Gori is one of Georgia's oldest cities and has been pivotal in shaping the culture and political landscape of the Shida-Kartli region. The city's name is derived from "Goraki," meaning "rock formation," a nod to the ancient Goritsikhe fortress perched on a high rocky hill. Settlements in the area date back to the Bronze Age. Gori’s significant development is often linked to the reign of David IV the Builder in the early 12th century, although there are suggestions that the city began growing as early as the 7th century.

Throughout history, Gori has been captured by various forces, including Ossetians, Persians, and Ottoman Turks. In 1614, Iranian Shah Abbas occupied the city, using the fortress as a base for territorial conquests. Gori was liberated in the 1740s. The 19th century saw a diverse influx of Armenians, Ossetians, Russians, and Jews, especially after Gori joined the Russian Empire, becoming a regional trade and spiritual center.

In 1920, a devastating earthquake struck Gori, resulting in significant destruction and loss of life. The city underwent extensive rebuilding, and today, it is evolving, with parts of the city center being modernized and renovated.

Gori Sights & Attractions

While Gori might be a relatively small city, its attractions are like precious pearls, each one adding a unique touch to your collection of memorable places.

The Joseph Stalin Museum, Gori
The Joseph Stalin Museum
The Joseph Stalin Museum, Gori
The Joseph Stalin Museum

The most renowned attraction in Gori is the Joseph Stalin Museum. Here, you'll find the largest collection of personal items, photographs, and historical documents related to the life and political career of the Soviet Union's leader. The museum opened in 1937, during Stalin's lifetime, starting in a modest one-story building where he was born. This building was typical of Gori's streets at the time. Stalin spent his first four years here, coming from a very poor family; his father was a simple Georgian shoemaker. Interestingly, the Dzhugashvili family didn’t own this house but rented a room in it. The museum narrowly escaped closure during Khrushchev's campaign against Stalin's personality cult, preserving what little remained of significant historical value.

In 1951, the main museum complex was built, housing the majority of the exhibits. Constructed in the Stalinist Empire style, it features pavilions with columns, stucco-decorated semicircular windows, and a dominant high tower with open balconies. A large monument to Stalin stands at the museum's entrance.

Inside, you’ll discover numerous intriguing exhibits: furniture from Stalin's offices, gifts from world leaders, his uniform, cap, and boots, as well as photographs of a young Stalin, portraits, smoking pipes, newspaper clippings, and a replica of his death mask.

Death mask of Joseph Stalin, Gori
Death mask of Joseph Stalin
Armored train car, Gori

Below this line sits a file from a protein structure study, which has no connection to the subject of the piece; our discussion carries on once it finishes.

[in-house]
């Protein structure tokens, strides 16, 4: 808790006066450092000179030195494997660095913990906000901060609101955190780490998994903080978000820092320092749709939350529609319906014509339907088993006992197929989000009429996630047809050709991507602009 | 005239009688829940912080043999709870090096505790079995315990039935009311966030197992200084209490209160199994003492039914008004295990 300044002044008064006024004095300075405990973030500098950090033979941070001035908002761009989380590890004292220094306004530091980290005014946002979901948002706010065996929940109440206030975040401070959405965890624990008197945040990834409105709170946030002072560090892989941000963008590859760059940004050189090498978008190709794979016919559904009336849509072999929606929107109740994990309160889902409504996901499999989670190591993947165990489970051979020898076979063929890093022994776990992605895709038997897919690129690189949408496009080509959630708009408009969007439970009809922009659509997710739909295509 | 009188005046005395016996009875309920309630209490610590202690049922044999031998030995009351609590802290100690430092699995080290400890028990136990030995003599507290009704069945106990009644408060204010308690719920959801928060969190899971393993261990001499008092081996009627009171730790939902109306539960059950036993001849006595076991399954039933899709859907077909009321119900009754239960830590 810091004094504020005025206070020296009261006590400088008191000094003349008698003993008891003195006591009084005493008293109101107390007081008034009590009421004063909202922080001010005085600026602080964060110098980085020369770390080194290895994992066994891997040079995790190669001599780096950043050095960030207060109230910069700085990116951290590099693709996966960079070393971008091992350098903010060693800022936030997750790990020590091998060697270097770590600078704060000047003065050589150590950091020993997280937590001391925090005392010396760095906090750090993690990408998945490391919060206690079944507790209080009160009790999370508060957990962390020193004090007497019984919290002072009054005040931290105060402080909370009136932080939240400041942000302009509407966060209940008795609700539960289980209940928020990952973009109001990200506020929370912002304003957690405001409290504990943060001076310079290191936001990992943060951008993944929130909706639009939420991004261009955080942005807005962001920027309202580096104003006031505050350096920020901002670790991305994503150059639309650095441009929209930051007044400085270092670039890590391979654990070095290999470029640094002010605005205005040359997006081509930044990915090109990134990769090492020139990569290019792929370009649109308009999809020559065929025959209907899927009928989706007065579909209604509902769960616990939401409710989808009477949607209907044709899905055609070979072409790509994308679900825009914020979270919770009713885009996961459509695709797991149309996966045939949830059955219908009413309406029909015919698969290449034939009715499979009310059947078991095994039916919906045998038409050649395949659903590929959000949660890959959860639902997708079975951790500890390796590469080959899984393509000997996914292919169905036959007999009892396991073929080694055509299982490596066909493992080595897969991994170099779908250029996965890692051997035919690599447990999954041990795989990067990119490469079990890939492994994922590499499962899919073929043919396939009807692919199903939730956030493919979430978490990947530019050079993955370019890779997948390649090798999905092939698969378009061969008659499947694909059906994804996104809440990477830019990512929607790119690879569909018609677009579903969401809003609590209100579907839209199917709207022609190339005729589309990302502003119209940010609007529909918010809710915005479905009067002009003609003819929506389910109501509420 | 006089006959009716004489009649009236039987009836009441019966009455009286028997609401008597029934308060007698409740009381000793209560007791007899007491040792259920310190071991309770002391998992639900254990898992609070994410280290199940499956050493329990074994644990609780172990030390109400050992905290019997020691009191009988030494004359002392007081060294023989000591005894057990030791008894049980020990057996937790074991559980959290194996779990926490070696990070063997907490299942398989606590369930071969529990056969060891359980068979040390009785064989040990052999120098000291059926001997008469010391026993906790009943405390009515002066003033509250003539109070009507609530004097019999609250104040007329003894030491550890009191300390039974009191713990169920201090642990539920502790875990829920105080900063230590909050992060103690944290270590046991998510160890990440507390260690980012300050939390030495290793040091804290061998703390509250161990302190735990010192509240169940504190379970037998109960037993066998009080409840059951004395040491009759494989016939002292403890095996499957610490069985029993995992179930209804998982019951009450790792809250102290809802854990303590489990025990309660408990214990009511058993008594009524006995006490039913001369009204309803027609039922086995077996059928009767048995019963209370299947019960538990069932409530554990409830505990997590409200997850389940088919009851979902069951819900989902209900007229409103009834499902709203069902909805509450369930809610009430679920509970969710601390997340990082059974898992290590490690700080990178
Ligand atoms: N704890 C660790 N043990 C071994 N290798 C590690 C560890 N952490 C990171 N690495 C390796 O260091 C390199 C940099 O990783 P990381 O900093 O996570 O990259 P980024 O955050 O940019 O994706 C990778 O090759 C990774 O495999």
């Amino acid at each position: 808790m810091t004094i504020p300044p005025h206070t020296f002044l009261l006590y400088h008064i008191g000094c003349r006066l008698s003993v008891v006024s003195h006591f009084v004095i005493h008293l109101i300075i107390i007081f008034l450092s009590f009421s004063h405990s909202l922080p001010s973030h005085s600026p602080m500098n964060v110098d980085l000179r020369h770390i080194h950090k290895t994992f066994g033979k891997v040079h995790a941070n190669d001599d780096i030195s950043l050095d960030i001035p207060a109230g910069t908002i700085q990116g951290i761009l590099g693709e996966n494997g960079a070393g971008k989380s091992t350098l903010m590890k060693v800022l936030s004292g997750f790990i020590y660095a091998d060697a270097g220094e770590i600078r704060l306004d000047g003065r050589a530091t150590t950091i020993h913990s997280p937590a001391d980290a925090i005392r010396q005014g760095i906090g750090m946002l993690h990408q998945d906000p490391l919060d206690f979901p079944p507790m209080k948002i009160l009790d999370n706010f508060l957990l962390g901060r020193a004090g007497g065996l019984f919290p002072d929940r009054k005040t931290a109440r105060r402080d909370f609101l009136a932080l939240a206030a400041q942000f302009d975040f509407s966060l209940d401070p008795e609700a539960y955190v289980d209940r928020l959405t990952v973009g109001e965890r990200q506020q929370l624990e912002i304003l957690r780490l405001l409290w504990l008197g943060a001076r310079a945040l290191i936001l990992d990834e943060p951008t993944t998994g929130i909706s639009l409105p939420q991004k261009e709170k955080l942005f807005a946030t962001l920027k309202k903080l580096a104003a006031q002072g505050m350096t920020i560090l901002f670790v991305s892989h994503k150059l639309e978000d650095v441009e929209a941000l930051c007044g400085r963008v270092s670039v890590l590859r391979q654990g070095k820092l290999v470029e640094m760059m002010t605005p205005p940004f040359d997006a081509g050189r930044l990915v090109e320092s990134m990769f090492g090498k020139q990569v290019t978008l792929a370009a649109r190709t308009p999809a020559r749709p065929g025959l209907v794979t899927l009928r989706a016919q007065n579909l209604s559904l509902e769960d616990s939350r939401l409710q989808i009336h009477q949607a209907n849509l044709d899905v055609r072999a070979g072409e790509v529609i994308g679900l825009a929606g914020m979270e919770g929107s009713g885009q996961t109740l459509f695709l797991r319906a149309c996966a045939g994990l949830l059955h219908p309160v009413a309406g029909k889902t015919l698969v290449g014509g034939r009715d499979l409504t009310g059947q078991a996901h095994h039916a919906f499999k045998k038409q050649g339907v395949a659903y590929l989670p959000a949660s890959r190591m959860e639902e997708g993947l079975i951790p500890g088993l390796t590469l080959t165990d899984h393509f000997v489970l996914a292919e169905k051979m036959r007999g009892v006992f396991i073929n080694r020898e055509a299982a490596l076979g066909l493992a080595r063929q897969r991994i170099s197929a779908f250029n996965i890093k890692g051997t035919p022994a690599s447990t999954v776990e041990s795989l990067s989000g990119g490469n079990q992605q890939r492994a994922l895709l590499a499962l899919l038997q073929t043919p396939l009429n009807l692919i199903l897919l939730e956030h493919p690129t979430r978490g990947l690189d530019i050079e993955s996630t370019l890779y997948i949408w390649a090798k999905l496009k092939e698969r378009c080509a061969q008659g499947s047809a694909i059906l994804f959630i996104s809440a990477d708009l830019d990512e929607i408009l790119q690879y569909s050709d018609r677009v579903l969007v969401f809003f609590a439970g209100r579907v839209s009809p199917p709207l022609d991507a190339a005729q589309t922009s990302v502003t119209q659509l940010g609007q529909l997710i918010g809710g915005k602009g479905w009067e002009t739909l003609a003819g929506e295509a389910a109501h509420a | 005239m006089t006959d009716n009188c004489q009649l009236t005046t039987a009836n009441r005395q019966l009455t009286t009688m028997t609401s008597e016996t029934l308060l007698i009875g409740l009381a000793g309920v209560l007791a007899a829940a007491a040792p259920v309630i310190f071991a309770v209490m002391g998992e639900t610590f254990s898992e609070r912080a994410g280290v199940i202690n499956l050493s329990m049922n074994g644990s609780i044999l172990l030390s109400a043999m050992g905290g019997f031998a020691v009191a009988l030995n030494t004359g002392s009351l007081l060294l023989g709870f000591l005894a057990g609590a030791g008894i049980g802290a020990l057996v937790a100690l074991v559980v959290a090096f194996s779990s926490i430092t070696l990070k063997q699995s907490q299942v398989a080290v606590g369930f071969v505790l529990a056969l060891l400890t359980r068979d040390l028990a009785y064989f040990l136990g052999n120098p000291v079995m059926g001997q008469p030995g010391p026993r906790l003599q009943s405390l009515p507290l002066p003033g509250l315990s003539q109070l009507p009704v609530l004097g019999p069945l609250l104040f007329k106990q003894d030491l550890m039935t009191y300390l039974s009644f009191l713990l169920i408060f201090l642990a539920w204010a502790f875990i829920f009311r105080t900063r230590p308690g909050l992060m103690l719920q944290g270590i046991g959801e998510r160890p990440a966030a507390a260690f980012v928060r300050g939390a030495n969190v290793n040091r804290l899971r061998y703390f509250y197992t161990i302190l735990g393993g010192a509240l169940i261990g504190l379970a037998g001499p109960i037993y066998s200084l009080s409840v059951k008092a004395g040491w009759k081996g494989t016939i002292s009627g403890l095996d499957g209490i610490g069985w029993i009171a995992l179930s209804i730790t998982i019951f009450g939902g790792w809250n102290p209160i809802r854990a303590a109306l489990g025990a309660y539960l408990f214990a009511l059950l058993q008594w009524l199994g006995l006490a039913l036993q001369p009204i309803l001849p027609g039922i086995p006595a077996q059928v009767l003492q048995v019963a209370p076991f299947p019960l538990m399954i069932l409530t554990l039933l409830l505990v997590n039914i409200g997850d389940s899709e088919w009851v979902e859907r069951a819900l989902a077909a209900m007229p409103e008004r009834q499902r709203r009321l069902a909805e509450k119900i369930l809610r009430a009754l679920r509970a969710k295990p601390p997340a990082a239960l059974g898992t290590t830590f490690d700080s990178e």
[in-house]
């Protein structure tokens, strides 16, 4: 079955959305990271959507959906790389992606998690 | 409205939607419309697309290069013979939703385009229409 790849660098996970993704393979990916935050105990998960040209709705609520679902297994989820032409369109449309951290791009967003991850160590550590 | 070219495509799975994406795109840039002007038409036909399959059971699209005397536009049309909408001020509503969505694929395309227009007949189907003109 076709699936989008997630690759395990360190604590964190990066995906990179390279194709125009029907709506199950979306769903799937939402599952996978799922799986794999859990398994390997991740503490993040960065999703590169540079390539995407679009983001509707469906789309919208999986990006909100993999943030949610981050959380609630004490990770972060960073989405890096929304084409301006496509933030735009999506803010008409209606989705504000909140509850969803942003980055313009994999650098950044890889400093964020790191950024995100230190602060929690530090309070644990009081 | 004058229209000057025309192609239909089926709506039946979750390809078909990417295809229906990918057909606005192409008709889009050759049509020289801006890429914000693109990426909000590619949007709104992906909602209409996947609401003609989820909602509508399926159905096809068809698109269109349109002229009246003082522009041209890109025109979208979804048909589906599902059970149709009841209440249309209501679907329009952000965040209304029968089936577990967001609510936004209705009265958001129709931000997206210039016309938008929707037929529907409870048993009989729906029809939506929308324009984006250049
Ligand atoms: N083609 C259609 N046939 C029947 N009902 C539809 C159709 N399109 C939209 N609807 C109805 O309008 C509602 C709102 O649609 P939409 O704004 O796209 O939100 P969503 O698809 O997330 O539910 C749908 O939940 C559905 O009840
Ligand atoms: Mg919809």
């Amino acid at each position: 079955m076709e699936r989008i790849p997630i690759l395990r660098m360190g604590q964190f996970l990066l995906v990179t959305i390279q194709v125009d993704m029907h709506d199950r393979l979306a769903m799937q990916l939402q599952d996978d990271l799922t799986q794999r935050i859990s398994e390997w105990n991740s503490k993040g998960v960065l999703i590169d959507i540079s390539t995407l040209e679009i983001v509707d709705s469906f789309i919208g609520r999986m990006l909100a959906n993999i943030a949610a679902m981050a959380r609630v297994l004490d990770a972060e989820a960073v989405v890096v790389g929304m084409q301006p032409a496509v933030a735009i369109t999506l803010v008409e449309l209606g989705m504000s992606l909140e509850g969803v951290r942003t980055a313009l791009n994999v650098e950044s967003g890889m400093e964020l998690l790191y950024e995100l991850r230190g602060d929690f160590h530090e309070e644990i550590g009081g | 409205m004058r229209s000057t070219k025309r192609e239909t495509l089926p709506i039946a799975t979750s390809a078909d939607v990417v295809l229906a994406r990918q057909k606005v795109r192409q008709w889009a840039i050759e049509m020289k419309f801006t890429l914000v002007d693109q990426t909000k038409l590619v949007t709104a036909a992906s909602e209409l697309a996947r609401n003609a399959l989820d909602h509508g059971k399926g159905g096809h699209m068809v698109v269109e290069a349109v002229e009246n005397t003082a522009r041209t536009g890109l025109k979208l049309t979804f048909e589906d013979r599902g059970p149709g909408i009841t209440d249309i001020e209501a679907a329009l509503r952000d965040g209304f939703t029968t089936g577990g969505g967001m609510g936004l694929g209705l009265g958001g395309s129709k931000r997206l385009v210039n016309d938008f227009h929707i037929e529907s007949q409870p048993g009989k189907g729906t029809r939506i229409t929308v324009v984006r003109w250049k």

Armored train car

Adjacent to the main building are two notable features: a small house where the museum’s origins began and Stalin's armored train car. This carriage, used for his travels to Tehran and Yalta, is open for visitors. The house recreates the atmosphere of a rural dwelling, with simple furniture and wooden shutters, believed to reflect the home's interiors during Stalin's childhood.

The Stalin Museum in Gori stands as a testament to the distant Soviet past, a frozen reflection of the USSR's unique spirit. Wandering through its halls, you're transported back in time, immersed in the era's formidable and stern atmosphere. The museum presents its contents realistically, without modern interactive displays or critical perspectives on Stalin's leadership.

Goritsikhe fortress, Gori
Goritsikhe fortress
Goritsikhe fortress, Gori
Goritsikhe fortress

Another landmark in Gori is the Goritsikhe fortress, first mentioned in written records in the 13th century. Research indicates that fortifications existed on this site as far back as the 4th to 3rd centuries BC. The fortress played a key role in Gori's development as a major city in Eastern Georgia. While Tbilisi was under Arab rule and part of the Tbilisi Emirate, Gori remained independent, controlling the Shida-Kartli region. Its strategic position contributed significantly to the town's fortification. Built on a high, impregnable cliff at the confluence of the Liakhvi and Mtkvari (Kura) rivers, the fortress made Gori an important geopolitical center.

Goritsikhe fortress took on its modern form in the 17th to 18th centuries. Earlier, it had been rebuilt several times, including in wood. It suffered significant damage during the 1920 earthquake but largely remained intact. Exploring the fortress, with its robust walls, majestic gates, and rows of loopholes, offers mesmerizing views of the surrounding area, particularly stunning at dawn and dusk.

Near the fortress, you'll find a monument featuring eight large warrior figures sitting in a circle on massive boulders. This is a tribute to Georgian warriors and defenders of the fortress, with each figure missing a body part, symbolizing the inevitable destruction brought by war.

Tribute to Georgian warriors, Gori
Tribute to Georgian warriors
Tribute to Georgian warriors, Gori
Tribute to Georgian warriors